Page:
rest, melatonin and temperature rhythms. J Physiol.
22. Boivin DB, Czeisler CA, Dijk DJ, et al. Complex interaction of the sleep-wake cycle and circadian phase
modulates mood in healthy subjects. Arch Gen Psychiatry. 1997;54:145-152.
23. Czeisler CA, Kronauer RE, Allan JS, et al. Bright
light induction of strong (Type 0) resetting of the
human circadian pacemaker. Science. 1989;244:
24. Duffy JF, Dijk DJ. Getting through to circadian os-
cillators: why use constant routines? J Biol Rhythms.
25. Wirz-Justice A, Cajochen C, Nussbaum P. A schizophrenic patient with an arrhythmic circadian restactivity cycle. Psychiatry Res. 1997;73:83-90.
26. Cajochen C, Knoblauch V, Kräuchi K, Renz C,
Wirz-Justice A. Dynamics of frontal EEG activity,
sleepiness and body temperature under high and low
sleep pressure. NeuroReport. 2001;12:2277-2281.
27. van Marken Lichtenbelt WD, Daanen HA, Wouters
L, et al. Evaluation of wireless determination of skin
temperature using iButtons. Physiol Behav. 2006;88:
horloge biologique contrôle tous les rythmes circadiens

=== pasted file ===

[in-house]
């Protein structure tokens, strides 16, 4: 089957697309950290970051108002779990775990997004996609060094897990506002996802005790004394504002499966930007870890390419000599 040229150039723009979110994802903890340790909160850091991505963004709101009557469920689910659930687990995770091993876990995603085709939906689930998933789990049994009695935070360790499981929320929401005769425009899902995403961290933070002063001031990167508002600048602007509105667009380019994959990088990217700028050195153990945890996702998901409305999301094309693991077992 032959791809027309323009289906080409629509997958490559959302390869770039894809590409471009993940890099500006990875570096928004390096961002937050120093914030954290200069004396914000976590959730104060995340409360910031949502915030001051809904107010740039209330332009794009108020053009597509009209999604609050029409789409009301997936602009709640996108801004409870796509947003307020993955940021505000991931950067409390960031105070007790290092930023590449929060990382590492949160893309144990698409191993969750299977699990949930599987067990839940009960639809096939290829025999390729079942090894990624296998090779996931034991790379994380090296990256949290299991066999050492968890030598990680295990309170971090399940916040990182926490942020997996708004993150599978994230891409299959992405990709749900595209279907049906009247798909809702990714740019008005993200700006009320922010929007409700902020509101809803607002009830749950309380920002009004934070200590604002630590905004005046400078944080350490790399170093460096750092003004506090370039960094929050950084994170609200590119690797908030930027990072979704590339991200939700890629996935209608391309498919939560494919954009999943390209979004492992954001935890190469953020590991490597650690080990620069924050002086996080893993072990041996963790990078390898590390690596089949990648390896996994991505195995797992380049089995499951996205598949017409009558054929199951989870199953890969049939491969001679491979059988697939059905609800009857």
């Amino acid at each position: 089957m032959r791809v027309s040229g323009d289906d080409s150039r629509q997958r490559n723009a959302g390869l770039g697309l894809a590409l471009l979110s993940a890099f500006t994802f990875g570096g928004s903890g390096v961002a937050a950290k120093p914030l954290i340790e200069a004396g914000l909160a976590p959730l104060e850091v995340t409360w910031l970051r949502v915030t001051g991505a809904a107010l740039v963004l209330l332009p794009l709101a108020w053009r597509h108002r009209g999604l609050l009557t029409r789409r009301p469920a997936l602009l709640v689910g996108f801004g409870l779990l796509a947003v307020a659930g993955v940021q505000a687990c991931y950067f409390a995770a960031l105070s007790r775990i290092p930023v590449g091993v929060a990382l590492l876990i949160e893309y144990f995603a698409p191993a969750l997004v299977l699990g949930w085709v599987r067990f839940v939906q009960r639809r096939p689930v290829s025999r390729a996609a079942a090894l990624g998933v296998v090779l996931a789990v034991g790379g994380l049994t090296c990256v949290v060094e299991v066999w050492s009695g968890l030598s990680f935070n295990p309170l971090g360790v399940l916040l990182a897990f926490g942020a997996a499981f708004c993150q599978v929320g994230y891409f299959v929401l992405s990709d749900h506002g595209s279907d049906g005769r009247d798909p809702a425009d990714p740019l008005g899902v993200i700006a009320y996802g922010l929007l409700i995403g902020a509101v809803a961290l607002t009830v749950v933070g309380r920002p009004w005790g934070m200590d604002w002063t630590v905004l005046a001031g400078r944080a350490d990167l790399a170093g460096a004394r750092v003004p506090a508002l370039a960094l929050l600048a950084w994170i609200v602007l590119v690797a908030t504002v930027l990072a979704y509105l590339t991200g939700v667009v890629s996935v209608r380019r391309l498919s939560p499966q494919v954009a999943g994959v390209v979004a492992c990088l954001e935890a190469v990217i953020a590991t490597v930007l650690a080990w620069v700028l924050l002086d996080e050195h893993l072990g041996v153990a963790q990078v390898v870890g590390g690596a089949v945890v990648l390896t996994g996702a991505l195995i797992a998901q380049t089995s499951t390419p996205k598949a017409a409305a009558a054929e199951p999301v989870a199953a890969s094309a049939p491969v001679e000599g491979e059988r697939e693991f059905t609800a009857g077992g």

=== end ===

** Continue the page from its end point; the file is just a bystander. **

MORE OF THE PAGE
chez l’homme, que ce soit pour les fonctions neurocomportementales, les sécrétions hormonales, la physiologie
ou le comportement. Le rythme le plus évident est celui du cycle
veille-sommeil dont la synchronisation diffère selon les individus
(« chronotype » – du lève-tôt « au chant du coq », au couche-tard
« au cri du hibou »). Cependant, les altérations du cycle veillesommeil ne sont pas tous une conséquence d’un fonctionnement
anormal de l’horloge circadienne. La connaissance des propriétés formelles du système circadien, du rôle des synchroniseurs
(zeitgebers) pour la bonne synchronisation des 24 heures de la
journée et de la façon dont le sommeil est régulé, a permis le développement de protocoles rigoureux pour la recherche des caractéristiques des rythmes circadiens et du sommeil. Ces études
ont fourni des critères de référence pour l’estimation de l’amplitude et de la phase circadiennes et ont permis l’identification des
marqueurs physiologiques et hormonaux les plus utiles. Nous en
sommes maintenant à la deuxième étape, celle du développement
de marqueurs plus simples à usage ambulatoire pour une estimation raisonnablement exacte de la phase circadienne. La chronobiologie nécessite des mesures à long terme sur au moins un
cycle de 24 heures et les nouvelles technologies à micropuce permettent le recueil continu de données, de façon non invasive et
sur de nombreux jours et semaines (par ex., l’actimétrie). Au
cours des prochaines dix années, la recherche permettra sûrement
une compréhension plus approfondie du fonctionnement de l’horloge circadienne humaine et de sa pathologie.
MEDICOGRAPHIA, VOL 29, No. 1, 2007
How to measure circadian rhythms in humans – Wirz-Justice